The estimated prevalence of chronic kidney disease (CKD) in the United States is 14% to 16% of the adult population. Patients with CKD commonly progress to end-stage renal disease (ESRD), requiring dialysis therapy or transplantation; CKD is associated with substantial morbidity and mortality. Diabetes and hypertension are major contributors to kidney disease; other modifiable risk factors, including diet, may be associated with the development of incident CKD and decline in kidney function.
Rakesh Malhotra, MD, MPH, and colleagues recently conducted an observational cohort study designed to test the hypothesis that there would be an association between higher protein intake and decline in kidney function; the researchers also hypothesized that patients with diabetes would experience greater declines in estimated glomerular filtration rate (eGFR) over a follow-up of 8 years. The researchers utilized data from participants in the Jackson Heart Study to evaluate decline in eGFR. Study results were reported in the Journal of Renal Nutrition [2018;28(4):245-250].
The Jackson Heart Study enrolled 5301 noninstitutionalized African American participants from three counties in Jackson, Mississippi between 2000 and 2004. For the current analysis, participants without dietary data were excluded (n=164), as were those without serum creatinine measurements at baseline or at follow-up (n=1521). An additional 230 were excluded due to implausible energy intakes, 34 who had no data on alcohol intake, smoking, body mass index (BMI), or diabetes status, and 154 with eGFR <60 mL/min/1.73 m2 at baseline. The final analysis included 3165 participants.
Of the final cohort, 65% were women, 54% were nonalcohol drinkers, 90% were nonsmokers, 57% had a history of hypertension, and 81% had no history of diabetes. Median (25th, 75th percentile) percent energy intake from protein was 14.3 (12.4, 16.4) for total protein, 9.6 (7.6, 11.8) for animal protein, and 4.4 (3.7, 5.2) for plant protein. There was a modest correlation between animal protein and plant protein (r=–0.27; P<.001).
Among participants with diabetes, total protein intake at baseline was significantly higher (P<.0001) compared with participants without diabetes (15.5% vs 14.0% of energy). Among participants with hypertension, total protein intake was also higher compared with those without hypertension (14.4% vs 14.2% of energy; P=.01); this difference was driven by differences in plant protein intake (4.5% vs 4.3%; animal intake was the same in each group, 9.6%).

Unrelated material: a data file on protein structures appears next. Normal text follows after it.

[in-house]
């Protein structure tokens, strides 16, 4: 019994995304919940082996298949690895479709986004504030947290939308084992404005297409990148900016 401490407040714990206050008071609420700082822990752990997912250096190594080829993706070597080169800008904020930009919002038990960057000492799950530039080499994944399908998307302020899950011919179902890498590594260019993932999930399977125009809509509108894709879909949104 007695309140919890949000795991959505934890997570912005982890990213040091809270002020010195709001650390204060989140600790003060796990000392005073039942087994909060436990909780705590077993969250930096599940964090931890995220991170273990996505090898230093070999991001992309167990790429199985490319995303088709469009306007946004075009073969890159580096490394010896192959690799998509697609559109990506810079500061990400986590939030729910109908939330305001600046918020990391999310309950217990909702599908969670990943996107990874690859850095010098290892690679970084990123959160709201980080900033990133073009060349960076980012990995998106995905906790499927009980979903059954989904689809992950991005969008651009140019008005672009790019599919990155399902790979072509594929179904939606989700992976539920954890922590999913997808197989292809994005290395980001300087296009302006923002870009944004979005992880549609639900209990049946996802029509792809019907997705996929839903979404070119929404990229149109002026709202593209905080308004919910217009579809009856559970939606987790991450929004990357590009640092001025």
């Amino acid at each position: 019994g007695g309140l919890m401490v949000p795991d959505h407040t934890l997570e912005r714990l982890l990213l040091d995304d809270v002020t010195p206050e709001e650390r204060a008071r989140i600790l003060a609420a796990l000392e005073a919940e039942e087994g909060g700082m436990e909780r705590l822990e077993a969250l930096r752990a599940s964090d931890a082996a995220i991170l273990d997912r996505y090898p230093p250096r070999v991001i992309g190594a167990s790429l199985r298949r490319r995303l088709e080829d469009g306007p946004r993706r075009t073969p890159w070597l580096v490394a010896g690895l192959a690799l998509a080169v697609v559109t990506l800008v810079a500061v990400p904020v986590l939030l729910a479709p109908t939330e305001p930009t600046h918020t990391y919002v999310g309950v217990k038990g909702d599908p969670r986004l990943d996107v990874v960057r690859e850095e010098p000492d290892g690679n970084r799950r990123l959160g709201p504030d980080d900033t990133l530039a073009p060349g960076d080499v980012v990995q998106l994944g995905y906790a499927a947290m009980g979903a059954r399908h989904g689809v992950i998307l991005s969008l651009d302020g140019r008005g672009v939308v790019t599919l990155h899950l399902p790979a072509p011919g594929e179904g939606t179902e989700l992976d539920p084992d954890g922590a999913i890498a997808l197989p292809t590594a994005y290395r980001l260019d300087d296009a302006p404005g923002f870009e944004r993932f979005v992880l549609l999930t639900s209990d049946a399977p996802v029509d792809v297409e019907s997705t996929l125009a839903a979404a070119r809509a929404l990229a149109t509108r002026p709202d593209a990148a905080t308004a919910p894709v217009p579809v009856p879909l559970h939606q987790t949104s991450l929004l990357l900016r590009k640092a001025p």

There were no significant differences in age across categories of protein intake. Differences in percent decline in eGFR were nonsignificant across quintiles of percent energy from protein in unadjusted analysis.
With regard to decline in eGFR, there was significant interaction between protein intake and diabetes (protein ✕ diabetes interaction=0.03). Across all quintiles of protein intake, following adjustment for age, sex, smoking status, alcohol use, BMI, systolic blood pressure, diastolic blood pressure, diabetes status, years between creatinine measurements, total energy intake, and percent of energy from saturated fat, polyunsaturated fat, trans fat, and carbohydrate, the percentage decline in eGFR over an 8-year period was higher in participants with diabetes compared with those without diabetes. There was also a U-shaped dose-response relationship, with higher degree of decline in eGFR among participants with diabetes for the lowest two (–15.9 and –16.7 mL/min/1.73m2) and highest quintiles (–19.1 and –20.0 mL/min/1.73 m2) of protein intake, compared with those with middle quintile (–12.0 mL/min/1.73 m2) category.
In a separate analysis stratified by glycosylated hemoglobin (HbA1c), there was an association between increasing protein intake to greater than ~15% of energy and greater decline in eGFR, particularly for those with HbA1c >8.0%. There was no association between decline in eGFR in those with HbA1c <6.5%.
There were some limitations to the study, according to the researchers, including results of the food-frequency questionnaire (FFQ) being self-reported, thus prone to misreporting and measurement error; assessing FFQ only once, with no updating of dietary intake data during the study period; and the inability to exclude residual confounding secondary to measurement error and unknown or unmeasured confounders that may influence the relationship between protein intake and kidney decline.
“In conclusion, our results show that among African Americans with diabetes, higher protein intake, expressed as percent of daily total energy intake, was positively associated with greater decline in eGFR in analyses that accounted for risk factors for kidney disease. Further studies, including clinical trials in patients with diabetes, are warranted to corroborate these findings and to elucidate the underlying mechanism,” the researchers said.
- Researchers conducted an analysis of data from the Jackson Heart Study to determine whether there was an association between higher protein intake and decline in kidney function; the analysis also examined whether the decline varied by diabetes status.
- Total protein intake was significantly higher among participants with diabetes than among those without diabetes at baseline.
- There was a significant interaction between protein intake and diabetes with regard to decline in estimated glomerular filtration rate over an 8-year period. There was also a U-shaped dose-response relationship, with higher degree of decline in eGFR among those with diabetes for the two lowest and highest quintiles of protein intake compared with those in the middle quintile.